At SCOTUSblog, Lyle Dennison breaks down Monday’s gargantuan decision by an en banc sitting of the U.S. Court of Appeals for the D.C. Circuit in Ali Hamza Ahmad Suliman al Bahlul v. USA.

    Slate’s Dahlia Lithwick was on The Daily Show last night discussing the Supreme Court’s recently concluded term.

    At Above the Law, Elie Mystal looks at how recent law school graduates might be the reason for a drop in LSAT applications.

    Peter Hardin discusses, at Gavel Grab, the upcoming Tennessee Supreme Court retention elections and how the political environment in the state is vastly different than during the last retention election eight years ago.

    Michael Li examines the upcoming Texas redistricting case at the Brennan Center for Justice blog.

  • July 14, 2014

    by Jeremy Leaming

    John Seigenthaler, a champion of a free speech, human rights and a courageous journalist, died July 11 at the age of 86. Seigenthaler, The New York Times in noting his death said he pursued a “muscular approach to journalism as a crusading newspaper editor and publisher and as the founding editorial director of USA Today.”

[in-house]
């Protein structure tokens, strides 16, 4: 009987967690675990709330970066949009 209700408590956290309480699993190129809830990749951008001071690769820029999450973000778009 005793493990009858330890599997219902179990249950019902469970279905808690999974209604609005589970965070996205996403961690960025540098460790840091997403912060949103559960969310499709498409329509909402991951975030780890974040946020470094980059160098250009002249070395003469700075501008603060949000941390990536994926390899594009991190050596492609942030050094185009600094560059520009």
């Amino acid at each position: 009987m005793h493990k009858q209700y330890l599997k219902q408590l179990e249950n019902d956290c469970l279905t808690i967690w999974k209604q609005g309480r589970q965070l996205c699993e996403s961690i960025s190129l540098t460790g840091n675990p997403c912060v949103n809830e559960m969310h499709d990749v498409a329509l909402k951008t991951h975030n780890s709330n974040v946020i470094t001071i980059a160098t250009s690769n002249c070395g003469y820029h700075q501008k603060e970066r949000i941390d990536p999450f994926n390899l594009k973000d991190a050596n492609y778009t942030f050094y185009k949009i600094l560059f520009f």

Seigenthaler was also a close friend to Robert F. Kennedy. According to The Tennessean, the newspaper Seigenthaler reported for and eventually became editor, RFK met Seigenthaler “because the young reporter had written a number of news stories about growing corruption in the organized labor movements, particularly involving Jimmy Hoffa and his Teamsters union.” The Times also noted that as reporter for The Tennessean Seigenthaler was dogged in exposing the corruption of Hoffa’s Teamsters and “hounded the union boss.” It was some of Seigenthaler’s reporting that would help revive a federal grand jury that indicted Hoffa for jury tampering.

    When RFK became attorney general during John F. Kennedy’s presidency, Seigenthaler (pictured) was tapped to help the Kennedys work with a growing civil rights movement. In spring 1961, Seigenthaler was dispatched by RFK to help some of the first Freedom Riders; waves of youngsters in buses headed to the Deep South in what would be become a deadly and high-profile attempt to draw attention to ongoing segregation in public places. Seigenthaler was injured trying to help some of the Freedom Riders who were being beaten by a mob of rabid racists in Montgomery, Ala.

    After RFK’s assassination in 1968 during a run for the presidency, it would not be long before Seigenthaler returned to journalism, eventually leading the editorial pages of the USA Today and much later founding the First Amendment Center, part of the Freedom Forum.